Are electronic signs causing Beltway slowdowns?
Ira Geller of Baltimore has noticed traffiic slowing on the west side of the Beltway each evening, and he thinks he knows why. He's not the first to reach the conclusion that electronic message signs are the culprit. As you'll see from the reply, the State Highway Administration is not dismissing his concerns out of hand. Here's what Geller had to say:
I travel the inner loop of the Balto. Beltway every weekday from Arbutus towards Towson at around 6PM. The traffic is always slow, 15 -30mph from Catonsville to Woodlawn. Motorists usually slow down to read the digital message board in front of Martin's West Caterers. Then, as soon as drivers pass the board the average speed goes up to 40 - 45 mph.
If you don't believe me, drive thru this area of 695 during rush hour.
How can we get the State Highway Administrator engineers to realize the problem with these boards exists and turn them off during rush hour traffic? Do we really need a message board to tell motorists that the traffic is heavy and that it might take a little longer to get to their destination?
Dave Buck, spokesman for the SHA, provided a detailed response. It seems thhe SHA is interested in whether its messages are always providing a service rather than a hindrance.
In general, it is difficult to know whether traffic slows because of a specific message or in this instance, because all traffic on I-70 going toward the inner loop is merging with all of the inner loop traffic right before this overhead message sign near Martin's West.
Every afternoon, traffic on the inner loop slows as the I-70 and I-695 traffic merges, then it tends to free up again toward I-795 before slowing near Greenspring Avenue. This caused inner loop delays back into Catonsville and EB I-70 delays back toward Howard County.
The brightness of the information on the sign also may play a role as at 6 p.m. in mid to late fall when it is dark, the message appears much brighter, which could cause some delay vs. late spring into summer when the sun is much higher and the sign message fades into the background more.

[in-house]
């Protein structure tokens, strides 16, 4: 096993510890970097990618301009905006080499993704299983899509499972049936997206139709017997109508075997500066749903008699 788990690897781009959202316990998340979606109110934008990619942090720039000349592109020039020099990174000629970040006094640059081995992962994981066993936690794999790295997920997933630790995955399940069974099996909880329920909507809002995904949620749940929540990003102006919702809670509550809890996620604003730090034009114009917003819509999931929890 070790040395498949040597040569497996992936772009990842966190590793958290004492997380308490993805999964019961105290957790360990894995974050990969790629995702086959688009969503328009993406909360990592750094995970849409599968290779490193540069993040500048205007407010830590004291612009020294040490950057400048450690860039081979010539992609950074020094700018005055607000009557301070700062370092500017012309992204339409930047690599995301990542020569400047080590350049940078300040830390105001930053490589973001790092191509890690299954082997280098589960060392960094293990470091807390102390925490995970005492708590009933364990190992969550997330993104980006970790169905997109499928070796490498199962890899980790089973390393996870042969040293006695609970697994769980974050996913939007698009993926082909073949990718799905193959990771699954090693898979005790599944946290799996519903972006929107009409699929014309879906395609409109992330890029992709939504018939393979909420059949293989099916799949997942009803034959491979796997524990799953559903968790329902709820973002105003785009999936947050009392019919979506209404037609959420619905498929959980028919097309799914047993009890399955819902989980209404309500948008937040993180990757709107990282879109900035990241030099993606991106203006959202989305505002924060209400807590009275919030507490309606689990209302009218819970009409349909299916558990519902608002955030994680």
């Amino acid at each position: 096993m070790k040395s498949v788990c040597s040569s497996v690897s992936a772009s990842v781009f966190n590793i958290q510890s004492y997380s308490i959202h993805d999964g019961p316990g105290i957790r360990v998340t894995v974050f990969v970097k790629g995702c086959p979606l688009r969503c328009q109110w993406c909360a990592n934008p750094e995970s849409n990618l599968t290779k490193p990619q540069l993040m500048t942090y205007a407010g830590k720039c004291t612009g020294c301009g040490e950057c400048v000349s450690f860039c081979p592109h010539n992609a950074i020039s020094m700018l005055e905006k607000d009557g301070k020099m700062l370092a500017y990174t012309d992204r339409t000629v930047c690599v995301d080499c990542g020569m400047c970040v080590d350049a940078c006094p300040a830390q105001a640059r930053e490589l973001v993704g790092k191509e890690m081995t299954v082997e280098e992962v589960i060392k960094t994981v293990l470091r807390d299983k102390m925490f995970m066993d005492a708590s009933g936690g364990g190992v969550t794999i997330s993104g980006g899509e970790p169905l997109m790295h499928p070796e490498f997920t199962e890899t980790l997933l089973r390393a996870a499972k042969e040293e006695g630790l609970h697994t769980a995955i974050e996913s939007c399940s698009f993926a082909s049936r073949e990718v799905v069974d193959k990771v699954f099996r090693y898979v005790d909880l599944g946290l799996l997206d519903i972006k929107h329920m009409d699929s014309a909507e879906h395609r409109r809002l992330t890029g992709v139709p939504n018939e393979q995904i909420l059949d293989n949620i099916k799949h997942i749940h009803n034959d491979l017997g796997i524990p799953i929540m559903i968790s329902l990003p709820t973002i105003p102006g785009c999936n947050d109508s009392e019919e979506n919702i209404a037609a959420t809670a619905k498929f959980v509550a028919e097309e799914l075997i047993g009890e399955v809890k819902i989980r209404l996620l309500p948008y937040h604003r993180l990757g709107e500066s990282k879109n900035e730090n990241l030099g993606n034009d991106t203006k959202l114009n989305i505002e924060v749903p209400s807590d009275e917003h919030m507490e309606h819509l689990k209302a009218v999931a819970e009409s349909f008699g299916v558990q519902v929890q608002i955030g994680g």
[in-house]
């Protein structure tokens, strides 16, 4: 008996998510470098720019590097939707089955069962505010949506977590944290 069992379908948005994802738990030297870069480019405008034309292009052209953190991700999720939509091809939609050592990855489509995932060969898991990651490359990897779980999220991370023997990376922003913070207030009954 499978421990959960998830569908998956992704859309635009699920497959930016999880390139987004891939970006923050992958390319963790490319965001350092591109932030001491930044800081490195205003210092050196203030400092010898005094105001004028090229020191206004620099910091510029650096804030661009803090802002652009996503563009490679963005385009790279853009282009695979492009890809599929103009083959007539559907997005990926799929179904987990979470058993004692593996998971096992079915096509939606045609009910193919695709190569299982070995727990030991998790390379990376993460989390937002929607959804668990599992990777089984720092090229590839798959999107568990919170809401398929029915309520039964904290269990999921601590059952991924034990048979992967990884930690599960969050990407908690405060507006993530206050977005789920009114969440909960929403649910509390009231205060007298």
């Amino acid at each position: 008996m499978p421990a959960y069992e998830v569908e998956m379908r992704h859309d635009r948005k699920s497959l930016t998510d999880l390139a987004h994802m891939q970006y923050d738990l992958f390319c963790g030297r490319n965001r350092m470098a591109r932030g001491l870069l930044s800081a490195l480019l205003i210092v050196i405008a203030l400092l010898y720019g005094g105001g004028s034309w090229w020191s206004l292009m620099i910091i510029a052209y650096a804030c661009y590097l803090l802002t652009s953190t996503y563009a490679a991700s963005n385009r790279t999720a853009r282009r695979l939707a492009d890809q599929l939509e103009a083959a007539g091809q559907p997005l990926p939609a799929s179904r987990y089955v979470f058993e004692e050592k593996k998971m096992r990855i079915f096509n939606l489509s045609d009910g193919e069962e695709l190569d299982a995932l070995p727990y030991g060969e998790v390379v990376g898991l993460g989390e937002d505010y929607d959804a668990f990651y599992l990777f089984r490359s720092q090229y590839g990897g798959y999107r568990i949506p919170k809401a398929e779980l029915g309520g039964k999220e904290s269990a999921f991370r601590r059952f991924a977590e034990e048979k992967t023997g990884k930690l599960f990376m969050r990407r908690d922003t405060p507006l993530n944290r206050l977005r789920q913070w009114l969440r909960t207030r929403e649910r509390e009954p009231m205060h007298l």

Overall, we have had similar questions ever since SHA began using overhead variable messages signs more than 20 years ago back -
- Does the message contain a valuable piece of information to motorists?
- Is the message clear and concise?
- Can the message be read at highway speeds?
- Is the message causing additional delay?
These overhead signs are one of SHA's most visible means to convey information to the motorist while they are on the road and our goal is to make the messages meaningful and clear without causing any delay.
Over the years, we have added features included flashing beacons on top of the signs to highlight a particularly significant incident or backup, using rotating safety messages to remind motorists about certain laws, adding LED signs to replace the old style flip-disk technology, travel time messages, Amber Alerts, game-day messages, Homeland Security messages, event info, bridge height restriction info, etc...
As a side note, SHA is hoping to partner with the Univ of MD on a study to research this exact question - do the overhead DMS (Dynamic Message Signs) slow traffic specifically as a result of the message or are there other factors (merging traffic, sun glare, regular delays) that play a significant role as well. Our goal is to begin a research project with U of Md in the next year or two, if funding allows.
We appreciate Mr. Geller's email and if he is able to provide a specific date, we would be more than happy to take a look at the specific message and see if there is anything that can be done to minimize any additional delay.